CLEARWATER, Fla. — Bryce Harper was the Phillies’ first choice, but it was clear at his introductory press conference on Saturday that they weren’t his. Not because he initially mis-buttoned his brand-new, red-pinstriped jersey, before grinning and trying again. Not because he struggled to remember the Philadelphia traditions he’d been taught to reference. (“I want to be on Broad Street, in a frickin’ boat, or whatever it is,” he said, to laughter.) Not even because he let a “We want to bring a title back to D.C.” slip near the end.
At times he seemed well practiced. Why Philadelphia? The family atmosphere. Why no opt-out? He’s in it for the long haul. Why jersey No. 3? He thought the late Roy Halladay should be the last Phillie to wear 34, and third baseman Maikel Franco already owned his second choice, No. 7. Does $330 million over 13 years—the most lucrative contract in North American sports history—strike him as an absurd amount of money? “I think baseball’s worth about 11 and a half billion dollars. I think some of it should go back to the players.” Those were a snap. But then: How had he prepared for this moment?
Harper has long sought the spotlight, but sometimes he seems uncomfortable in its glare. He spoke Saturday from a folding chair atop the first-base dugout at Spectrum Field. From the netting behind him hung his 2009 SPORTS ILLUSTRATED cover, on which he was featured as a 16-year-old as BASEBALL’S CHOSEN ONE; his 2019 cover of the MLB: THE SHOW video game; and his ESPN the Magazine World Fame 100 cover. He flips his bat and wears his hat backward and insists that he can help “make baseball fun again.” But sometimes you get the sense that he would rather just go to work, then return home at night to watch Netflix with his wife, Kayla.
“From Day 1, when I got drafted, it was all about, He’s going to the Yankees,” the rightfielder said. “He’s going to the Dodgers. He’s going here. He’s going there. For six years, it’s all everybody talked about. It’s all anybody wanted to talk about. They wanted to talk about this moment. And for me, going through this process, it was, Where can I be with no opt-outs, a no-trade—where I can be for a long time, and not have to worry about going anywhere else? Because for me, when I was in D.C., I didn’t want to go anywhere else. I didn’t want to be part of two organizations, or anything like that. And that just didn’t work out. But now I’m going to be part of an organization for 13 years, and put all my faith and trust in everybody in this organization, and I’m very excited about that, because nobody in the next 13 years is going to be talking about, Oh, he’s going to the Yankees. He’s going here. He’s going there."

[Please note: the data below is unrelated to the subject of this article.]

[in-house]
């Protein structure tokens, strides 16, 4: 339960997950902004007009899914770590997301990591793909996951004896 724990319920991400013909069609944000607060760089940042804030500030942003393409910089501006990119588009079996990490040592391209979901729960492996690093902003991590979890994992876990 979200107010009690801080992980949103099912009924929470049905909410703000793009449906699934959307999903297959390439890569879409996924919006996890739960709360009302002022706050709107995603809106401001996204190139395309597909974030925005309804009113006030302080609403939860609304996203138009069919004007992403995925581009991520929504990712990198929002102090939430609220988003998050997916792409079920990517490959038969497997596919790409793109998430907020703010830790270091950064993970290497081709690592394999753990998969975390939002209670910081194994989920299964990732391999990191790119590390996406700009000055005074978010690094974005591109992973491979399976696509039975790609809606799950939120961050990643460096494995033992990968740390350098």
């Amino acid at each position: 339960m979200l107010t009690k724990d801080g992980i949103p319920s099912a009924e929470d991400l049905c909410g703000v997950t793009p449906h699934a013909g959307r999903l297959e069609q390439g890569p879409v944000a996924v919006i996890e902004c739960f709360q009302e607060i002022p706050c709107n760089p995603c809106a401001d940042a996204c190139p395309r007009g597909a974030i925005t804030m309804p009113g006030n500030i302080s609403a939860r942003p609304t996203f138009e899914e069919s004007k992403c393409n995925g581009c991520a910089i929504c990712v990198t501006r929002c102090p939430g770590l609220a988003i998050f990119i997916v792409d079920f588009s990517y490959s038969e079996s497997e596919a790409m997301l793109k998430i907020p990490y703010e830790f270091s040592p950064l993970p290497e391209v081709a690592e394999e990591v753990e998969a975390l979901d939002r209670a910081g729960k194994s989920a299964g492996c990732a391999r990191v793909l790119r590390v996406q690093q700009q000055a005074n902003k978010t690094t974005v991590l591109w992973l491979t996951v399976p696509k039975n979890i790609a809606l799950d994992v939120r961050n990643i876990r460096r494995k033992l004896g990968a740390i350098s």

Harper spoke openly toward the end of last season, his final one with the Nationals, about his desire to remain with the organization that drafted him first overall in 2010.
“I’ve always said: If I’m in those plans, I’d absolutely love to be here,” Harper told The Washington Post in September. “But if I’m not, there’s nothing I can do about it. There’s nothing I can do. I would love to play next to [Victor] Robles or [Juan] Soto or [Adam] Eaton. I’d love to. But am I in those plans? I have no idea.”
Washington reportedly offered Harper a 10-year, $300 million deal that month, but his agent, Scott Boras, has said that the amount of deferred money in that contract would have lowered its real value to $184 million. There was never any chance Harper would sign for that. He has not been the best player of his generation, as fans once dreamed he might, but he is only 26 and a six-time All-Star. His 2015 MVP season was one of the greatest in baseball history. Still, he cherished his time in D.C.—and the idea of entering the Hall of Fame without having to make a choice about the cap on his plaque.
The other teams that courted Harper flew to Las Vegas to meet with him near his home. But in deference to his relationship with Ted and Annette Lerner, the owners of the Nationals, Harper and Boras had lunch on their turf, in Palm Springs, Calif.
In the end, the Nats could not—or would not—offer him what he had earned, so he looked for someone who would. The finances of the three teams in the mix were all competitive: The Giants are said to have offered 12 years and $310 million, and the Dodgers were in reportedly in the range of $180 million over four years, which would have allowed him to hit the market again at 30. But the Phillies, he said, gave him what he sought most: a place to end his career. They agreed to a no-trade clause. Harper’s camp has insisted that he never sought and in fact actively discarded the idea of an opt-out clause.
“Even through the bumps and the bruises, I want to be part of that as well,” Harper said. “For me, it was all about the long haul. It was about being able to dig my roots, being able to plant somewhere I wanted to be for a long time. I said that in D.C. when I was there, as well. I said I wanted to be somewhere for a long period of time, and we went through that whole process, and it just didn’t work out. It didn’t happen.”
Harper finished his press conference and the hour or so of follow-up interviews. Then he walked off the field, turning his hat backward as he went, so the last part of him that disappeared into the tunnel was the Philles logo.